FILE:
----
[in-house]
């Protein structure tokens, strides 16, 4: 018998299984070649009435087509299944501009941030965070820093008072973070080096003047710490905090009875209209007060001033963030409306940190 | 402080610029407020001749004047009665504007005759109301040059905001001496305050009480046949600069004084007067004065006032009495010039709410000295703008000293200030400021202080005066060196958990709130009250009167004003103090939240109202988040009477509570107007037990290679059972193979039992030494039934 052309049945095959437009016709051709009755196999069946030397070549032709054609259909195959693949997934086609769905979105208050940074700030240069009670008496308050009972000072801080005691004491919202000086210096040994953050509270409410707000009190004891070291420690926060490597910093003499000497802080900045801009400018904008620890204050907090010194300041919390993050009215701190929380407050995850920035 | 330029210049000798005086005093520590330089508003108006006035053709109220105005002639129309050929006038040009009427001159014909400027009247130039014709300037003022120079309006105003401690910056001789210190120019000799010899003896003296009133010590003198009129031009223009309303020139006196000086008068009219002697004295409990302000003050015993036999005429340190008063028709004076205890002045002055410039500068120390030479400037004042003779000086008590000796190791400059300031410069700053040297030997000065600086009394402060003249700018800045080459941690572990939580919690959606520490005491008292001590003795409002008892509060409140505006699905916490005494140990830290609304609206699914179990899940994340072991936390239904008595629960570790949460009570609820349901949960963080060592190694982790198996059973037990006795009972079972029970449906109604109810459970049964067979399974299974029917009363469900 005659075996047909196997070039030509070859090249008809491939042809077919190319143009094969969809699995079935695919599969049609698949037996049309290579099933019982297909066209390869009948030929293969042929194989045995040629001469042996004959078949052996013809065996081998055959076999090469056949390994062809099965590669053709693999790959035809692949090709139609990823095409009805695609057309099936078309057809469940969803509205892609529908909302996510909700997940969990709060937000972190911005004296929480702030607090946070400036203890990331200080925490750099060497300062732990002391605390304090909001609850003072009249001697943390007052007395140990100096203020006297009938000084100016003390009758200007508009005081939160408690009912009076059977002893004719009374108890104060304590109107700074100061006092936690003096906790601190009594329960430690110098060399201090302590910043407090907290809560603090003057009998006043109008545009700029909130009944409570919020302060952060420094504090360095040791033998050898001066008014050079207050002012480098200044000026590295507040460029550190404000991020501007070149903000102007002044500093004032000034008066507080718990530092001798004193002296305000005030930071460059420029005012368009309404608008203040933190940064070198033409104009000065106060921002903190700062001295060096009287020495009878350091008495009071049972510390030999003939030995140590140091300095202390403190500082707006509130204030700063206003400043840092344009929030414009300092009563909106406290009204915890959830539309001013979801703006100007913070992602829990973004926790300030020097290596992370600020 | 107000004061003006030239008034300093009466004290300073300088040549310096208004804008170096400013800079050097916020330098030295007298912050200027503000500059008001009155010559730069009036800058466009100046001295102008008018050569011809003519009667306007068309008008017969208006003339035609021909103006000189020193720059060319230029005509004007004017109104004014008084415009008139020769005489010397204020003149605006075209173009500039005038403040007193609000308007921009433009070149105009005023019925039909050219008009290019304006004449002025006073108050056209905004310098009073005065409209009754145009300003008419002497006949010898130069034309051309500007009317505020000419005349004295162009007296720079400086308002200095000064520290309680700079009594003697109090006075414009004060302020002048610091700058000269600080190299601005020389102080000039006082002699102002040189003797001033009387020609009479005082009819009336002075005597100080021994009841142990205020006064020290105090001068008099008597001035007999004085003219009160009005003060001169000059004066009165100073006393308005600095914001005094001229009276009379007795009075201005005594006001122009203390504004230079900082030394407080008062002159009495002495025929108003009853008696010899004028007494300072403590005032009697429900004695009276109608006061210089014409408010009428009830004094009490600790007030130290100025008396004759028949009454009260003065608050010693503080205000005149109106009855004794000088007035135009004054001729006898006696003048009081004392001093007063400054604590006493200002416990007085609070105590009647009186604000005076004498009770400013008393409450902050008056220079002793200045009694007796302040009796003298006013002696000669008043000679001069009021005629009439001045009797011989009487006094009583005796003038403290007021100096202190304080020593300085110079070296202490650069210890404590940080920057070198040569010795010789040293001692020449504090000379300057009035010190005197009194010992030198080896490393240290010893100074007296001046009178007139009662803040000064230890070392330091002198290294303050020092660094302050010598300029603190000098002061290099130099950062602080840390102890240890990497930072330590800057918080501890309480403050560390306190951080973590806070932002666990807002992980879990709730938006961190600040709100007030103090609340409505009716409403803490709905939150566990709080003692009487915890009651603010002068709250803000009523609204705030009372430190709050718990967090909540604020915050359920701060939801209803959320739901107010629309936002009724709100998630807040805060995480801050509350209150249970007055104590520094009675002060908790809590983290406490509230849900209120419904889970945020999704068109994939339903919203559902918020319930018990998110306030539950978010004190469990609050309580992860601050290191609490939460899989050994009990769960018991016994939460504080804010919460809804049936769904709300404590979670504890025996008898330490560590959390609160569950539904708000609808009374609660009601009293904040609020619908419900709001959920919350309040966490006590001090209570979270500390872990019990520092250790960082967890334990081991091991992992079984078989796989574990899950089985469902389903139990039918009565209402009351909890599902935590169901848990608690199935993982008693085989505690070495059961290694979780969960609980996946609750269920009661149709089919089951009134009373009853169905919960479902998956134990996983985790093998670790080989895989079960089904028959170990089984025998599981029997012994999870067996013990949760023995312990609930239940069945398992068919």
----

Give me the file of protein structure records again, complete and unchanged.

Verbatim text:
[in-house]
């Protein structure tokens, strides 16, 4: 018998299984070649009435087509299944501009941030965070820093008072973070080096003047710490905090009875209209007060001033963030409306940190 | 402080610029407020001749004047009665504007005759109301040059905001001496305050009480046949600069004084007067004065006032009495010039709410000295703008000293200030400021202080005066060196958990709130009250009167004003103090939240109202988040009477509570107007037990290679059972193979039992030494039934 052309049945095959437009016709051709009755196999069946030397070549032709054609259909195959693949997934086609769905979105208050940074700030240069009670008496308050009972000072801080005691004491919202000086210096040994953050509270409410707000009190004891070291420690926060490597910093003499000497802080900045801009400018904008620890204050907090010194300041919390993050009215701190929380407050995850920035 | 330029210049000798005086005093520590330089508003108006006035053709109220105005002639129309050929006038040009009427001159014909400027009247130039014709300037003022120079309006105003401690910056001789210190120019000799010899003896003296009133010590003198009129031009223009309303020139006196000086008068009219002697004295409990302000003050015993036999005429340190008063028709004076205890002045002055410039500068120390030479400037004042003779000086008590000796190791400059300031410069700053040297030997000065600086009394402060003249700018800045080459941690572990939580919690959606520490005491008292001590003795409002008892509060409140505006699905916490005494140990830290609304609206699914179990899940994340072991936390239904008595629960570790949460009570609820349901949960963080060592190694982790198996059973037990006795009972079972029970449906109604109810459970049964067979399974299974029917009363469900 005659075996047909196997070039030509070859090249008809491939042809077919190319143009094969969809699995079935695919599969049609698949037996049309290579099933019982297909066209390869009948030929293969042929194989045995040629001469042996004959078949052996013809065996081998055959076999090469056949390994062809099965590669053709693999790959035809692949090709139609990823095409009805695609057309099936078309057809469940969803509205892609529908909302996510909700997940969990709060937000972190911005004296929480702030607090946070400036203890990331200080925490750099060497300062732990002391605390304090909001609850003072009249001697943390007052007395140990100096203020006297009938000084100016003390009758200007508009005081939160408690009912009076059977002893004719009374108890104060304590109107700074100061006092936690003096906790601190009594329960430690110098060399201090302590910043407090907290809560603090003057009998006043109008545009700029909130009944409570919020302060952060420094504090360095040791033998050898001066008014050079207050002012480098200044000026590295507040460029550190404000991020501007070149903000102007002044500093004032000034008066507080718990530092001798004193002296305000005030930071460059420029005012368009309404608008203040933190940064070198033409104009000065106060921002903190700062001295060096009287020495009878350091008495009071049972510390030999003939030995140590140091300095202390403190500082707006509130204030700063206003400043840092344009929030414009300092009563909106406290009204915890959830539309001013979801703006100007913070992602829990973004926790300030020097290596992370600020 | 107000004061003006030239008034300093009466004290300073300088040549310096208004804008170096400013800079050097916020330098030295007298912050200027503000500059008001009155010559730069009036800058466009100046001295102008008018050569011809003519009667306007068309008008017969208006003339035609021909103006000189020193720059060319230029005509004007004017109104004014008084415009008139020769005489010397204020003149605006075209173009500039005038403040007193609000308007921009433009070149105009005023019925039909050219008009290019304006004449002025006073108050056209905004310098009073005065409209009754145009300003008419002497006949010898130069034309051309500007009317505020000419005349004295162009007296720079400086308002200095000064520290309680700079009594003697109090006075414009004060302020002048610091700058000269600080190299601005020389102080000039006082002699102002040189003797001033009387020609009479005082009819009336002075005597100080021994009841142990205020006064020290105090001068008099008597001035007999004085003219009160009005003060001169000059004066009165100073006393308005600095914001005094001229009276009379007795009075201005005594006001122009203390504004230079900082030394407080008062002159009495002495025929108003009853008696010899004028007494300072403590005032009697429900004695009276109608006061210089014409408010009428009830004094009490600790007030130290100025008396004759028949009454009260003065608050010693503080205000005149109106009855004794000088007035135009004054001729006898006696003048009081004392001093007063400054604590006493200002416990007085609070105590009647009186604000005076004498009770400013008393409450902050008056220079002793200045009694007796302040009796003298006013002696000669008043000679001069009021005629009439001045009797011989009487006094009583005796003038403290007021100096202190304080020593300085110079070296202490650069210890404590940080920057070198040569010795010789040293001692020449504090000379300057009035010190005197009194010992030198080896490393240290010893100074007296001046009178007139009662803040000064230890070392330091002198290294303050020092660094302050010598300029603190000098002061290099130099950062602080840390102890240890990497930072330590800057918080501890309480403050560390306190951080973590806070932002666990807002992980879990709730938006961190600040709100007030103090609340409505009716409403803490709905939150566990709080003692009487915890009651603010002068709250803000009523609204705030009372430190709050718990967090909540604020915050359920701060939801209803959320739901107010629309936002009724709100998630807040805060995480801050509350209150249970007055104590520094009675002060908790809590983290406490509230849900209120419904889970945020999704068109994939339903919203559902918020319930018990998110306030539950978010004190469990609050309580992860601050290191609490939460899989050994009990769960018991016994939460504080804010919460809804049936769904709300404590979670504890025996008898330490560590959390609160569950539904708000609808009374609660009601009293904040609020619908419900709001959920919350309040966490006590001090209570979270500390872990019990520092250790960082967890334990081991091991992992079984078989796989574990899950089985469902389903139990039918009565209402009351909890599902935590169901848990608690199935993982008693085989505690070495059961290694979780969960609980996946609750269920009661149709089919089951009134009373009853169905919960479902998956134990996983985790093998670790080989895989079960089904028959170990089984025998599981029997012994999870067996013990949760023995312990609930239940069945398992068919």